- Melinta Therapeutics Inc. is headed to the Nasdaq stock exchange armed with a souped-up pipeline courtesy of a reverse merger with a struggling anti-infectives drugmaker.
- The all-stock deal combines Melinta with a subsidiary of publicly traded Cempra Inc. The pharmas expect the merger to close in the fourth quarter, and will split ownership of the new company 52%-48%, respectively.
- Melinta and Cempra each get four picks for the new company's nine-member board of directors. A joint selection committee will appoint the CEO, who will fill the last director seat. Melinta is also responsible for choosing the board's chairman.
Cempra's had a rough year.
While the drugmaker's lead candidate, solithromycin, notched a clinical victory in non-alcholic steatohepatitis and a positive opinion — albeit just barely — from an advisory panel as a treatment for community-acquired bacterial pneumonia (CABP), regulators remain concerned about its safety profile, particularly in regard to liver toxicity.
In December, the Food and Drug Administration ultimately rejected solithromycin based on those concerns. A few months later, the company pulled its Marketing Authorisation Application for the drug after the European Medicines Agency too posed questions about its safety.
The setbacks beat down Cempra shareholder optimism. The company's shares went from trading roughly $24 apiece last October to around $4 as of early August. But Melinta evidently sees promise in the company's pipeline.
The deal, though billed as a merger, is really Melinta's acquisition of Cempra. That's not only evident from the new company's ownership structure, but also from the fact it will operate under the name Melinta.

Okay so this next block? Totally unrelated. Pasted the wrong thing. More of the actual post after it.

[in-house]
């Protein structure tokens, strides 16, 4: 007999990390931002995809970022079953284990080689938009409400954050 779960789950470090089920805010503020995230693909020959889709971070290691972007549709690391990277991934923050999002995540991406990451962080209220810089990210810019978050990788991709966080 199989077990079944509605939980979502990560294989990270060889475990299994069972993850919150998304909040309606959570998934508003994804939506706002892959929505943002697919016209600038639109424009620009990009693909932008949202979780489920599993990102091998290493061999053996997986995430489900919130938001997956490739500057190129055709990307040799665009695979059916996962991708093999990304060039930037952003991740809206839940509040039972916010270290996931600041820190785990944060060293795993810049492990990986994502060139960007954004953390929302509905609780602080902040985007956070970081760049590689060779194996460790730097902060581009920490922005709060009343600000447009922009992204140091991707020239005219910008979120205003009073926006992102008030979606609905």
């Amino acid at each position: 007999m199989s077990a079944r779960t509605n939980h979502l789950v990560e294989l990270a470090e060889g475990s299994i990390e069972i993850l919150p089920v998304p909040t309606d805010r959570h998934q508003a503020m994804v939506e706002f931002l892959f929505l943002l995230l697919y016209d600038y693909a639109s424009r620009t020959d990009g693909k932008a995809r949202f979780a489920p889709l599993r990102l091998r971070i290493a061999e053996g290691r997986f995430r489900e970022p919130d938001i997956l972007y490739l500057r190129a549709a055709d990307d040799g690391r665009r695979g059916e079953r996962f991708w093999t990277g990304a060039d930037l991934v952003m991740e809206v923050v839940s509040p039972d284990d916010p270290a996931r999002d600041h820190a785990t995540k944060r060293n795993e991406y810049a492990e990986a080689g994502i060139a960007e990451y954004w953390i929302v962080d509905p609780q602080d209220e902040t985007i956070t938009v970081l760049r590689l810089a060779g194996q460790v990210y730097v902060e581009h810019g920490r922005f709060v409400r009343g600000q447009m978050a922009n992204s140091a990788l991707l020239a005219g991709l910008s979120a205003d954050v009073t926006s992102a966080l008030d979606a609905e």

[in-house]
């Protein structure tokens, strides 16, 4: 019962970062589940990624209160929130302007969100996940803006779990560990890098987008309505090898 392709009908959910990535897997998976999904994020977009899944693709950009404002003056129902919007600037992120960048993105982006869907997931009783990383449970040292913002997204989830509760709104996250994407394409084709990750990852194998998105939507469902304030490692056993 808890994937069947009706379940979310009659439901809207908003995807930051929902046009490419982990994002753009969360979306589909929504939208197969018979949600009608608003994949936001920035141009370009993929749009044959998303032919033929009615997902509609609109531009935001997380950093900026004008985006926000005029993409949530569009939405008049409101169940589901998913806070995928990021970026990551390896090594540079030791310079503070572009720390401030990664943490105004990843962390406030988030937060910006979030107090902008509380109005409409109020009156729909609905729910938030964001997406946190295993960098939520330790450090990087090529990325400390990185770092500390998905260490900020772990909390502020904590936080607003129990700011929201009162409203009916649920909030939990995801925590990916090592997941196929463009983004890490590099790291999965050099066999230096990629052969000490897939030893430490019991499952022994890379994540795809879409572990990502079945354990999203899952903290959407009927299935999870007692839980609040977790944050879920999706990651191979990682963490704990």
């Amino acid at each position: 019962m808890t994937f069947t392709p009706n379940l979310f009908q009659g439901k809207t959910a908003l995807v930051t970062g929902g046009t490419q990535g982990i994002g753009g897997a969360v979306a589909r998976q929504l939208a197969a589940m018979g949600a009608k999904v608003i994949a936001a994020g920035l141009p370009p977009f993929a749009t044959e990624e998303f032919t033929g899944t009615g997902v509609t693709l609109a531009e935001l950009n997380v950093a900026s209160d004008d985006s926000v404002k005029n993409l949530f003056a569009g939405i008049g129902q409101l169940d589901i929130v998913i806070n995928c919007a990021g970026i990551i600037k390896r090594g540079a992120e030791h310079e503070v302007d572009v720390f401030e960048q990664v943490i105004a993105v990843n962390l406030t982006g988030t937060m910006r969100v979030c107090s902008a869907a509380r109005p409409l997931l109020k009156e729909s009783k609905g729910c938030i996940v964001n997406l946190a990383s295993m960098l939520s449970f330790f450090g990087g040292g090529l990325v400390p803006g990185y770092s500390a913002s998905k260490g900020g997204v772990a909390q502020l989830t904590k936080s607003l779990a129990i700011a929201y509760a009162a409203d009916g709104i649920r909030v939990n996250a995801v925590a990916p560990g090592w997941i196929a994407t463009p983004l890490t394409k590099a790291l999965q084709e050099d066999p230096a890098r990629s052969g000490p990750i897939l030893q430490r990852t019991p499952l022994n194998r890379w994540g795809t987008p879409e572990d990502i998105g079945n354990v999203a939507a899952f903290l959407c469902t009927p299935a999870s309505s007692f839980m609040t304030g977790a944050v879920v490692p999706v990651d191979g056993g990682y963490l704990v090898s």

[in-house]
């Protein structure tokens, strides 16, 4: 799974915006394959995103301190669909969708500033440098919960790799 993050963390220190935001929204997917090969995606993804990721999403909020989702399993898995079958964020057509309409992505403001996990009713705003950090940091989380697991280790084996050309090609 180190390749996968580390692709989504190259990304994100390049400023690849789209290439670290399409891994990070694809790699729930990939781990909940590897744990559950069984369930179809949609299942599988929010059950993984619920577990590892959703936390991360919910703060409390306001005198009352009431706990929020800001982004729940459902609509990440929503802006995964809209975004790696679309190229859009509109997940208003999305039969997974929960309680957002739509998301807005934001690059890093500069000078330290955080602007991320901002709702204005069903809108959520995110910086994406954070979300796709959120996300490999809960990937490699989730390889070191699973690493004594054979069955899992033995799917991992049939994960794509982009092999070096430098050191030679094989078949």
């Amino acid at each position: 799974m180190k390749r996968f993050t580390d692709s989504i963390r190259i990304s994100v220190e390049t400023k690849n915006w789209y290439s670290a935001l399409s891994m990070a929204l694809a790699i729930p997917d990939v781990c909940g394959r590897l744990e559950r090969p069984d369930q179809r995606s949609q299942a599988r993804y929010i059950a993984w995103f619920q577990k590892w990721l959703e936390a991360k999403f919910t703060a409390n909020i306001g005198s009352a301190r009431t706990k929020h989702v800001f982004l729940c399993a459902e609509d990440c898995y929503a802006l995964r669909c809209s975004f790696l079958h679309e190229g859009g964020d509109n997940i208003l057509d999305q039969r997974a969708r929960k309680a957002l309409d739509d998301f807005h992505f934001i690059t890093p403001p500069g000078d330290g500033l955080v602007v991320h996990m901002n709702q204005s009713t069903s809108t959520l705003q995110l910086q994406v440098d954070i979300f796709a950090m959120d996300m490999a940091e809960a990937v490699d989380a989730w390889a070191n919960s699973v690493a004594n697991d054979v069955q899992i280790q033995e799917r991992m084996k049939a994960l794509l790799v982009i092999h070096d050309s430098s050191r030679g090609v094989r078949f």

Though Cempra and Melinta's boards have already approved the merger, the drugmakers still need a green light from the majority of their individual shareholders. Cempra investors, however, are clearly seeing the agreement as a win; the company's stock opened Wednesday morning at $4.35 per share, a nearly 15% increase from the prior day's close.
Moving forward, the new Melinta will focus on the commercial launch of current Melinta's only marketed product, Baxdela (delafloxacin). The treatment is indicated for adults with acute bacterial skin and skin structure infections (ABSSSI) caused by susceptible bacteria, and is also in early-to-late stage testing for two other illnesses: CABP and complicated urinary tract infections (cUTIs).
Melinta also plans to select clinical candidates from its ESKAPE program, which focuses on a novel class of antibiotics targeting "superbugs" that pose significant risks to patients, in 2018.
Cempra, meanwhile, acknowledged in an Aug. 9 statement it is looking for "non-dilutive funding" to finance a safety trial aimed at addressing the FDA's safety concerns over solithromycin. It's unclear how the reverse merger will affect that search.
In addition to solithromycin, the new Melinta gains Taksta (fusidic acid). Cempra announced early this year results from a Phase 3 study showing more than 87% of ABSSSI patients taking the drug reduced lesion size by at least 20% between 48 hours and 72 hours after starting therapy. The results present a clear path to FDA filing, according to Cempra.